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Definition: Perón, Eva Duarte de from Philip's Encyclopedia

Argentine dancer and politician, second wife of Juan Perón. Known as 'Evita', she administered Argentina's social welfare agencies and was the country's chief labour mediator. Eva's popularity contributed to the longevity of the Perónist regime.

Summary Article: PERÓN, EVA
from Encyclopedia of Nationalism: Leaders, Movements, and Concepts

The wife of Argentine President Juan D. Perón and, according to many, a political leader in her own right. Born the illegitimate daughter of Juan Duarte and Juana Ibarguren in the small town of Los Toldos (a province outside of Buenos Aires), at the age of fifteen, Evita moved to the rapidly expanding capital where she began a career as a radio, theater, and film actress. She married General Juan D. Perón in 1945 (Perón was president of the republic between 1946 and 1955, and 1973 and 1974), becoming his second wife. She was regarded by members of Perón's party as well as his enemies (mostly from the upper middle class and the oligarchy) as the president's right hand, although the extent to which Eva Duarte was responsible for Perón's rise to power is still a much contested issue in Argentine political history.

Before her death from cancer at the age of thirty-three, Eva Perón (popularly known by her diminutive, Evita) had worked in a variety of capacities to forward the cause of Perónism, a populist political movement centered largely around the personality cult of General Perón, which had widespread support among the lower classes and labor unions, with an economic vision rooted in the national appropriation of (largely British-owned) public works and resources. Evita was first given her own office in the Department of Posts shortly after Perón became president. Soon after she began to work for the Perónist Party in an unofficial and quite controversial position in the Ministry of Labor. In 1947, Evita became the owner of a relatively unimportant newspaper, Democracia, whose sales subsequently skyrocketed when photos of Evita and articles on Perónism began to appear regularly.

In June 1947, in her role as the first lady of Argentina, Evita made a lavish three-month goodwill tour of Europe where she met with General Franco and the Pope, among other important figures. The New York Times deemed this widely criticized trip “the most original diplomatic mission in recent times.” Although it was panned by the European left as an unnecessary display of wealth given the impoverished state of postwar Europe, it was looked on favorably by many Argentineans. After her European trip, Evita began to take on a more overt political role in the country.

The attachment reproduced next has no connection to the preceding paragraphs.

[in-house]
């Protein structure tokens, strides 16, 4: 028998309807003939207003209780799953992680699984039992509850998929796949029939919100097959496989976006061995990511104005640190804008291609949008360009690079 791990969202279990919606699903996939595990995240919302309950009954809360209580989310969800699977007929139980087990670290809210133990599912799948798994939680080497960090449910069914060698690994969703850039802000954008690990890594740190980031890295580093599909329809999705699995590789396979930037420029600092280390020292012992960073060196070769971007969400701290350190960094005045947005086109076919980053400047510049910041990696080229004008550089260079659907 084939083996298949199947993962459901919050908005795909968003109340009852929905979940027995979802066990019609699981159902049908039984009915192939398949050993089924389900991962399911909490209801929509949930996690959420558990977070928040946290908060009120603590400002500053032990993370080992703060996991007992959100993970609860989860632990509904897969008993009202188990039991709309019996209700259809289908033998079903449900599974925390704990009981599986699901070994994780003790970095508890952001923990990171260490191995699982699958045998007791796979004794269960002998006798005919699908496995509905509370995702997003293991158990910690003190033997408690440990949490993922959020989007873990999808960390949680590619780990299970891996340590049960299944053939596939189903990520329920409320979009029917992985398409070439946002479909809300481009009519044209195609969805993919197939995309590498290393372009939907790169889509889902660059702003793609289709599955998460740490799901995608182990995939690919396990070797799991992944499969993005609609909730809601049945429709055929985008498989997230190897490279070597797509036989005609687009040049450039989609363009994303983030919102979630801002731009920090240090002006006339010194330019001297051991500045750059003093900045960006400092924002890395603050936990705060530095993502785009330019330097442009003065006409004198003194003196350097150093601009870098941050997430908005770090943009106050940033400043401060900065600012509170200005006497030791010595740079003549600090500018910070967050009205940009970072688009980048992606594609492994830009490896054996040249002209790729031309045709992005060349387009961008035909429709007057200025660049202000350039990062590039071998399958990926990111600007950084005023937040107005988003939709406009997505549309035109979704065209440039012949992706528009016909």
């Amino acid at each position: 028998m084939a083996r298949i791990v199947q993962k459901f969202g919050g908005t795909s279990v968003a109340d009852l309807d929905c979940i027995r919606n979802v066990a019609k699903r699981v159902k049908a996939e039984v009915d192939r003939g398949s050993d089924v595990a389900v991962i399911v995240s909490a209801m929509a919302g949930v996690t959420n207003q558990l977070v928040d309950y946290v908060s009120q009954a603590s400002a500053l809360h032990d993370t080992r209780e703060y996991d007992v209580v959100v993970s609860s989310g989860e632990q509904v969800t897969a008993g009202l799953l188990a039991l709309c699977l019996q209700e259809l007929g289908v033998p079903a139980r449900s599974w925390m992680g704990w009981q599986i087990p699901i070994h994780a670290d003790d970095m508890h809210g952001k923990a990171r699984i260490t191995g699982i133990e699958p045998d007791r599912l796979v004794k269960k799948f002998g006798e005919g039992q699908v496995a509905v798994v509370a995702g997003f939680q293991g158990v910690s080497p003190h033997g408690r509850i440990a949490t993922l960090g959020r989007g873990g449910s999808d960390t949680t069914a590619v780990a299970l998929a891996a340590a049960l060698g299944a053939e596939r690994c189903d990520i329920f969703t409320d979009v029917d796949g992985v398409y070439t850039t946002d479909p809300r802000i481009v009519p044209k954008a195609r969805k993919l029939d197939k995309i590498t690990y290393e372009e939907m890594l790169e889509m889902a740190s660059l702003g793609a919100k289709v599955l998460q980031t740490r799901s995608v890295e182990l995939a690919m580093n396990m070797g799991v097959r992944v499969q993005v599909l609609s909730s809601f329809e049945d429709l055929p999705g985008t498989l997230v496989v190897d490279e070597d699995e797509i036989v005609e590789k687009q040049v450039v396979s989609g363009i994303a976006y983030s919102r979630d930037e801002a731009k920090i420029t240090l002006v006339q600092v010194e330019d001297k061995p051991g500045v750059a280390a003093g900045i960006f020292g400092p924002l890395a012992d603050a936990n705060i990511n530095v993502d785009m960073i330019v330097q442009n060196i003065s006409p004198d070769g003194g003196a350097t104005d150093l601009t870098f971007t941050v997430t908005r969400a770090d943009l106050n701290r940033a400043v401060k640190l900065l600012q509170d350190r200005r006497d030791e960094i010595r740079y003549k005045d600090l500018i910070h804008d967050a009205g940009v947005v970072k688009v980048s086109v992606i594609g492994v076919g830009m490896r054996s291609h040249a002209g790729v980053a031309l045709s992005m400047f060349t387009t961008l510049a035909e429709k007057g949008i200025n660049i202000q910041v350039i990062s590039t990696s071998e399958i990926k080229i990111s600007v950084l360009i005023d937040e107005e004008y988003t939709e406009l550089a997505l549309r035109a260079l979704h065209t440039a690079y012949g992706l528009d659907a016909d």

Despite many failed attempts since 1911, in 1947 the right to vote was won for Argentinean women, an achievement that many attribute to Evita. In July 1947, Evita became the head of the Perónist Women's Party, which by 1952 had 500,000 members and 3600 offices. In 1948, the Maria Eva Duarte de Perón Foundation was created; Evita later renamed it the Eva Perón Foundation. The foundation provided monetary and other types of assistance to persons who lacked resources. Evita exercised sole responsibility over this organization, which employed thousands of permanent employees and construction workers. Shortly before her death, Evita stood before thousands of people in the Plaza de Mayo of Buenos Aires and refused a popular call for her vice presidency.

The story of the life of Eva Perón has been immortalized in a wide variety of genres from theatrical musical (Andrew Lloyd, Webber and Tim Rice's Evita), to popular film (Alan Parker's Evita, 1996), to autobiography (La razón de mi vida) to fictional biography (Tomás Eloy, Martinez' Santa Evita: Novela [Planeta, 1995]). There are a number of biographies about Evita including Nicholas Fraser and Marysa Navarro's Eva Perón (W. W. Norton & Co., 1985), J. M. Taylor's Eva Perón: The Myths of a Woman (University of Chicago Press, 1979), Alicia Dujovne, Ortiz's Eva Perón (St. Martin's Press, 1996), and Otelo Borrani and Roberto Vacca's Eva Perón (Centro Editor de America Latina, 1970).

Copyright © 2001 by ACADEMIC PRESS

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